Photo: iStockphoto

Latest IPCC Climate Assessment Reaffirms Previous Findings

The Intergovernmental Panel on Climate Change (IPPC) released a new assessment of climate science this morning, its fifth comprehensive evaluation of the basic physics. In light of the controversies that dogged its work and the doings of some major contributors—an error that found its way into the last assessment concerning the rates at which Himalayan glaciers are melting; the "climategate" kerfuffle over leaked e-mails—perhaps the most significant aspect of the new report is simply its reaffirmation of previous findings.

Of course, the report is being spun slightly differently depending on the ideological proclivities of publishers and, no doubt, the personal interests and obsessions of particular writers. The Wall Street Journal, in its treatment today, stresses a moderate lowering of the IPCC's projected warming range in this century by comparison with 1850-1900: to 1.5-4 degrees celsius (not 2 degrees, as the Journal misleadingly put it), from 2-4.5 °C previously. The New York Times mentions the IPCC's lowering its estimate of the warming to be expected from a doubling of greenhouse gas concentration, to 2.7-8.1 degrees from 3.6-8.1, but it emphasizes the limit put on the amount of CO2 that can be spewed into the atmosphere if warming is to be held at 3.6 °C: That limit is 1 trillion tons of carbon in toto—roughly half of which has already been emitted since the beginning of the industrial revolution in 1750, with the second half due to be emitted by 2040 if business continues as usual.

The IPCC assessment, even in the 36-page summary for policymakers, does not make for easy reading and leaves a good deal open to interpretation. Almost every statement is so carefully hedged with probability estimates--"very likely," "likely," virtually certain," "might," "cannot be made with confidence," "very unlikely," and so on--that one easily loses sight of the substantive statements actually being made.

Still, some of the most dramatic statements in the report are made flatly, without any qualification whatsoever. Atmospheric concentrations of carbon dioxide, methane, and nitrous oxide have all increased sharply since 1750 and now exceed pre-industrial levels by about 40 percent, 150 percent, and 20 percent respectively. Indeed, their levels "now substantially exceed the highest concentrations recorded in ice cores during the past 800,000 years.”

The IPCC estimates that the average rate of ice loss from glaciers around the world was 275 gigatons per year in 1993-2009, as compared to 226 Gt/yr in the longer 1971-2009 period; Greenland ice sheet melting has "very likely" increased "substantially" to 215 Gt/yr in 2002-2011 from 34 Gt/yr in 1992-2001. Antarctic ices loss "likely" went form 30 Gt/yr in 1992-2001 to 147 Gt/yr in 2002-11.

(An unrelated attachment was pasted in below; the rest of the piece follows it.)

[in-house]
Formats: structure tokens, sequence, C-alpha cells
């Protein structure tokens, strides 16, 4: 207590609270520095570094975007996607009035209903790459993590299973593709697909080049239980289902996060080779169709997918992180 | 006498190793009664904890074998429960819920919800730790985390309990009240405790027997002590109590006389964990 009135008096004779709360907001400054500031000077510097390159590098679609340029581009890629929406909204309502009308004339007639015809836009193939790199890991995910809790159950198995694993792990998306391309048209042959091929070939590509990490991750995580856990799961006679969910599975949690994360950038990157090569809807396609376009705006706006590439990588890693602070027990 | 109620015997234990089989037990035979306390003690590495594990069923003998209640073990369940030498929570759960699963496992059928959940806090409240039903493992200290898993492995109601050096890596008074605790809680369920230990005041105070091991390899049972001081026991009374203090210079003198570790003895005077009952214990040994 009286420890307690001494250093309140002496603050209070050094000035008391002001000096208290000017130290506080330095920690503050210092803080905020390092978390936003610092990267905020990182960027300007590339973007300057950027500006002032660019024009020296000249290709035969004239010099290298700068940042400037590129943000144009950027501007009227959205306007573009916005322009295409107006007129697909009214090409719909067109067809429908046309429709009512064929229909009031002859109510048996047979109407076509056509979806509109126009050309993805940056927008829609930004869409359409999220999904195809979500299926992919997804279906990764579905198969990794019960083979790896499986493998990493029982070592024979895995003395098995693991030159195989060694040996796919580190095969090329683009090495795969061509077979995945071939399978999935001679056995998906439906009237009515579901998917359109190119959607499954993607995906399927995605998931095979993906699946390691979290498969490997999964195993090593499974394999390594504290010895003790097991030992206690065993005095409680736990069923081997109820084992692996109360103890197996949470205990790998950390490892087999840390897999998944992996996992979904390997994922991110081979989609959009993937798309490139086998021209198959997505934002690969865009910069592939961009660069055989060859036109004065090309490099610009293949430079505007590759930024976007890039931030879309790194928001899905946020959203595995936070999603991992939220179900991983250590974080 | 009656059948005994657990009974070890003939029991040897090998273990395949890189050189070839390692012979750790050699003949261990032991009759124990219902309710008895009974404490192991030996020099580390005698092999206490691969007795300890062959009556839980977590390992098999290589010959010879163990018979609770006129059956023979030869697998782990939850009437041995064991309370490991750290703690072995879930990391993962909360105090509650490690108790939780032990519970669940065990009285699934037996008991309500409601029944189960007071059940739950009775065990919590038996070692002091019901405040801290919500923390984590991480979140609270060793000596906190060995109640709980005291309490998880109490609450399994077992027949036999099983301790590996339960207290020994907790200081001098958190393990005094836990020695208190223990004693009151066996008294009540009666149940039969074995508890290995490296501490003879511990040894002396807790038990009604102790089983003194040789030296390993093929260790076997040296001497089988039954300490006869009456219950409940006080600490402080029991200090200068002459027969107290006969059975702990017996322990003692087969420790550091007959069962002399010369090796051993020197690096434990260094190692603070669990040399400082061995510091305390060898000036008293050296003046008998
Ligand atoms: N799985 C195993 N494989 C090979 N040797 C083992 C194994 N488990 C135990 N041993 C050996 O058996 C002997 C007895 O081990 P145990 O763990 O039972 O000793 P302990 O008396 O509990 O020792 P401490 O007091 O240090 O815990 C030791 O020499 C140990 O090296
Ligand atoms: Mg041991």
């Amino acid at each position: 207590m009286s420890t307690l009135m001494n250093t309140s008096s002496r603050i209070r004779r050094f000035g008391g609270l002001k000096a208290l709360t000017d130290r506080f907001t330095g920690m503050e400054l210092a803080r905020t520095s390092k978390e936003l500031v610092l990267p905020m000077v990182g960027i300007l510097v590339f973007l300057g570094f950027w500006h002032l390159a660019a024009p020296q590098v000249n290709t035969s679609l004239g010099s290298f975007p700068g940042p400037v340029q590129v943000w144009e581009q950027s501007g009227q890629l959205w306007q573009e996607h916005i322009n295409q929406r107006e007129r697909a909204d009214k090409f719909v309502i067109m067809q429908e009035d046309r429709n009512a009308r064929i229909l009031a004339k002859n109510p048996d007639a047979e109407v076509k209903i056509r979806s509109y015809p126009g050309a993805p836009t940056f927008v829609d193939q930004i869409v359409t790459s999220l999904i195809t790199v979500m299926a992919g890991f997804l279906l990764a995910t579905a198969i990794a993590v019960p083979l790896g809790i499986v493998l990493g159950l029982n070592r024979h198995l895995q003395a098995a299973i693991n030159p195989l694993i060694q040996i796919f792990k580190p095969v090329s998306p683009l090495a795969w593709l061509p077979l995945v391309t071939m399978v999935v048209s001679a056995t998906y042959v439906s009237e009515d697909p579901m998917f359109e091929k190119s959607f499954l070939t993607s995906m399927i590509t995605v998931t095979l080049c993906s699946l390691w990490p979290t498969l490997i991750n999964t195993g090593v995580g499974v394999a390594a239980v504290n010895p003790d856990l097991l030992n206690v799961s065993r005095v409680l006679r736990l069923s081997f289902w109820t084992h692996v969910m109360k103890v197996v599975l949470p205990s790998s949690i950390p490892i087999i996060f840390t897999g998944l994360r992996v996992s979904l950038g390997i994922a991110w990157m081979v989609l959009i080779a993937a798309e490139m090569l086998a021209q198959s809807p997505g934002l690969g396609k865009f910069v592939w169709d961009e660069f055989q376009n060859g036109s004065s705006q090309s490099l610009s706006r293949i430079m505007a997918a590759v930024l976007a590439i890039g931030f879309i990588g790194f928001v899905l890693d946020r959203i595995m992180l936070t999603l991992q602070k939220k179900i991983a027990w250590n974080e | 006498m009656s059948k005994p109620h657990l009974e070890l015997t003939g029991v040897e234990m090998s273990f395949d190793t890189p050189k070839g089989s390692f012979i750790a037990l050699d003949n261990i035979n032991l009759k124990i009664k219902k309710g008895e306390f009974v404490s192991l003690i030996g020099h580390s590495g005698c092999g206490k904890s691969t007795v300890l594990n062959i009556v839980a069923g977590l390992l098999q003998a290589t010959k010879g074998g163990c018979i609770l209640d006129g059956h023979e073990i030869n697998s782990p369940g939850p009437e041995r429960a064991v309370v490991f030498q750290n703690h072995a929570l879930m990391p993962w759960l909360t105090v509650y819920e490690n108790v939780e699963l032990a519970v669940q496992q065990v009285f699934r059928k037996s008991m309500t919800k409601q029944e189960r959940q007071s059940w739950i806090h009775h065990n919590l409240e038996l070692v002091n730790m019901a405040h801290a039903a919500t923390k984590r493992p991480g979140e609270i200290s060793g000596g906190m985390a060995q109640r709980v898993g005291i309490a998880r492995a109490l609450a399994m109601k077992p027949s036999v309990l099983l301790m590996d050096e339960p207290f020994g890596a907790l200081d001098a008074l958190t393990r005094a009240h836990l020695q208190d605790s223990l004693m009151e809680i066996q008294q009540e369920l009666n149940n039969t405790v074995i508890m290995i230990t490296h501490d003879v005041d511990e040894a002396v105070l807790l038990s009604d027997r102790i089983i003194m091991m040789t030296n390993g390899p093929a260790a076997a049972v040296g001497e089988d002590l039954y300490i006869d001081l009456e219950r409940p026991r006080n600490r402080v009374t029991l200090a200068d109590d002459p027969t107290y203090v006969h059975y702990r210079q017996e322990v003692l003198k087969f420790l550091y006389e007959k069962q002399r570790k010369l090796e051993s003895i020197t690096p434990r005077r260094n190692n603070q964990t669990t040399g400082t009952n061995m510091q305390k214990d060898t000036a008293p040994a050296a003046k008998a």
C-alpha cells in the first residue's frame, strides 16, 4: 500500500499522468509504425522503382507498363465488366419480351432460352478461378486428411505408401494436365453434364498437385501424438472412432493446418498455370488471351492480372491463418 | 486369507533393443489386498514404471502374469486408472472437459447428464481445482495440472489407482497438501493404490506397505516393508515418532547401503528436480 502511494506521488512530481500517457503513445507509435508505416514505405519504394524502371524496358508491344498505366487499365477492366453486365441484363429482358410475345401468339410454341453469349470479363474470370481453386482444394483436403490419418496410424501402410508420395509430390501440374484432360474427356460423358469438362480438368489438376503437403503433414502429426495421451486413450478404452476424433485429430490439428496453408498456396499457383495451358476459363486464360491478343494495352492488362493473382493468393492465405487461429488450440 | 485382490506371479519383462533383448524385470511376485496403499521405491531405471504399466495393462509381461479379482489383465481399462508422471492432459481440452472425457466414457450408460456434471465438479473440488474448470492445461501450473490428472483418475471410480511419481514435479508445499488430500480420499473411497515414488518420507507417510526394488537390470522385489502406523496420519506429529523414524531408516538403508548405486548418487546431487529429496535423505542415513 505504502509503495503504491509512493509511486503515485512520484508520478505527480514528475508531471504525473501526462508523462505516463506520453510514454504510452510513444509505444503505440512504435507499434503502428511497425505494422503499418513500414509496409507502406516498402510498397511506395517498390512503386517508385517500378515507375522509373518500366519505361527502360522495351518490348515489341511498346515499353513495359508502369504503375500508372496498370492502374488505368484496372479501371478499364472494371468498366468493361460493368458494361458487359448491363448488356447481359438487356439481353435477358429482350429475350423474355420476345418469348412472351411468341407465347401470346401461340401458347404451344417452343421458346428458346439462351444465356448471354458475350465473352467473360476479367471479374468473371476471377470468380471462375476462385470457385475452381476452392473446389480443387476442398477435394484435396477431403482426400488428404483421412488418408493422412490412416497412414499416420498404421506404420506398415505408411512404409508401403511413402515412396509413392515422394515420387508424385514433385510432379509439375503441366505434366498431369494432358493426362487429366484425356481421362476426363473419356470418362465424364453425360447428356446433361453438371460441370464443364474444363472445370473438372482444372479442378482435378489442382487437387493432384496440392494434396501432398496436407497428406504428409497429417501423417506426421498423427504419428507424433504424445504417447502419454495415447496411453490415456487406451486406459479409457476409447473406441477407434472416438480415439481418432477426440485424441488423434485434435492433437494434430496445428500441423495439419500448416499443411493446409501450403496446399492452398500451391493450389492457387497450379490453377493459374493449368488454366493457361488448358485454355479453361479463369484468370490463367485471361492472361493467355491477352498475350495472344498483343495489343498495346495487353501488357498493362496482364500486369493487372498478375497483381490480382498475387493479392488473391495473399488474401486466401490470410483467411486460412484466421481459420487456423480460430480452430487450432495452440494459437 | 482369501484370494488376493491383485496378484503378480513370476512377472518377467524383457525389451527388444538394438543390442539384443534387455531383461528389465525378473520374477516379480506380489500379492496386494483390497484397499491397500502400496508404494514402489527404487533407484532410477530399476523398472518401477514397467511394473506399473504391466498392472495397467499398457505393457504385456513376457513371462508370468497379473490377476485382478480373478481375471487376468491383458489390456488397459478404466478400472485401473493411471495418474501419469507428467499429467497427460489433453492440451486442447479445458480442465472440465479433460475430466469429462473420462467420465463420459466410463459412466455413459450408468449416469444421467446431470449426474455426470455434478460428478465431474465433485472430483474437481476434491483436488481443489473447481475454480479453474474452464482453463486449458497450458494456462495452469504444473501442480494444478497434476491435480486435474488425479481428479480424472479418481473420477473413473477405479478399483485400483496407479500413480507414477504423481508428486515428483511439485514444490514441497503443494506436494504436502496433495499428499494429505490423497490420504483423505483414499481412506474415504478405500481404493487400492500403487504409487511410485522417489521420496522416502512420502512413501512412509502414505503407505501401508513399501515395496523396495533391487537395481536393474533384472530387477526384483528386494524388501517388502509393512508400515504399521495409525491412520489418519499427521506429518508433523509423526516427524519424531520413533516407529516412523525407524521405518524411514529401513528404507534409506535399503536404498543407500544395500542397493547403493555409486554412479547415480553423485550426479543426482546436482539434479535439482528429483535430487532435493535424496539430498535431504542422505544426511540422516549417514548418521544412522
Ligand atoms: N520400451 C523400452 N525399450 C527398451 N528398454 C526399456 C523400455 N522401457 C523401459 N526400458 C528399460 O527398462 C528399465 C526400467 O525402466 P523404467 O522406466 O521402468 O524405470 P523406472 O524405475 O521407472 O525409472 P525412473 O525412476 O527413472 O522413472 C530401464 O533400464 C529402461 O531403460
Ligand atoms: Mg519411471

The IPCC minimizes the significance of slowed warming registered in the last ten years, saying it is well within the bound of normal decadal variability. As for future warming (treated in Section E1 on p. 15 of the summary for policymakers), it is likely to exceed 1.5 or 2 °C in various modeled scenarios, is "unlikely" to exceed 4 °C in all but one of the models, but is "about as likely as not" to exceed 4 °C in the most pessimistic model.

Considering that estimated warming has been in the range of 1.5-4.5 °C since the dawn of computerized climate modeling, one might wonder why so many scientists have gone to the trouble, at considerable expense, of once again subjecting projections to every reasonable kind of probing they can think of only to conclude the original estimates were about right all along. And indeed some reputable authorities are wondering exactly that. In an editorial last week, Nature magazine suggested that it is time for the IPCC to stop doing its regular, comprehensive assessments and instead do focused reports on topics of urgent concern, like the report it issued last year on weather extremes.

I'm tempted to agree. The repetition of so many well-known findings, together with the endless qualification of each finding in terms of probability, tends to deaden rather than awaken interest. Then too there is the inherent caution of the IPCC, given that all reports must be produced by consensus, a conservatism that no doubt was heightened this time around by the climate mini-scandals of the past few years. But what if there were suddenly to be an abrupt change in mainstream assessment of climate prospects, either for better or worse? In the absence of the IPCC's regular assessments, there would be no authoritative and generally respected procedure for validating the change and alerting policymakers to its implications.

Photo: iStockPhoto

World’s Largest Solar Thermal Plant Syncs to the Grid

The Ivanpah Solar Electric Generating System delivered its first kilowatts of power to Pacific Gas and Electric (PG&E) on Tuesday.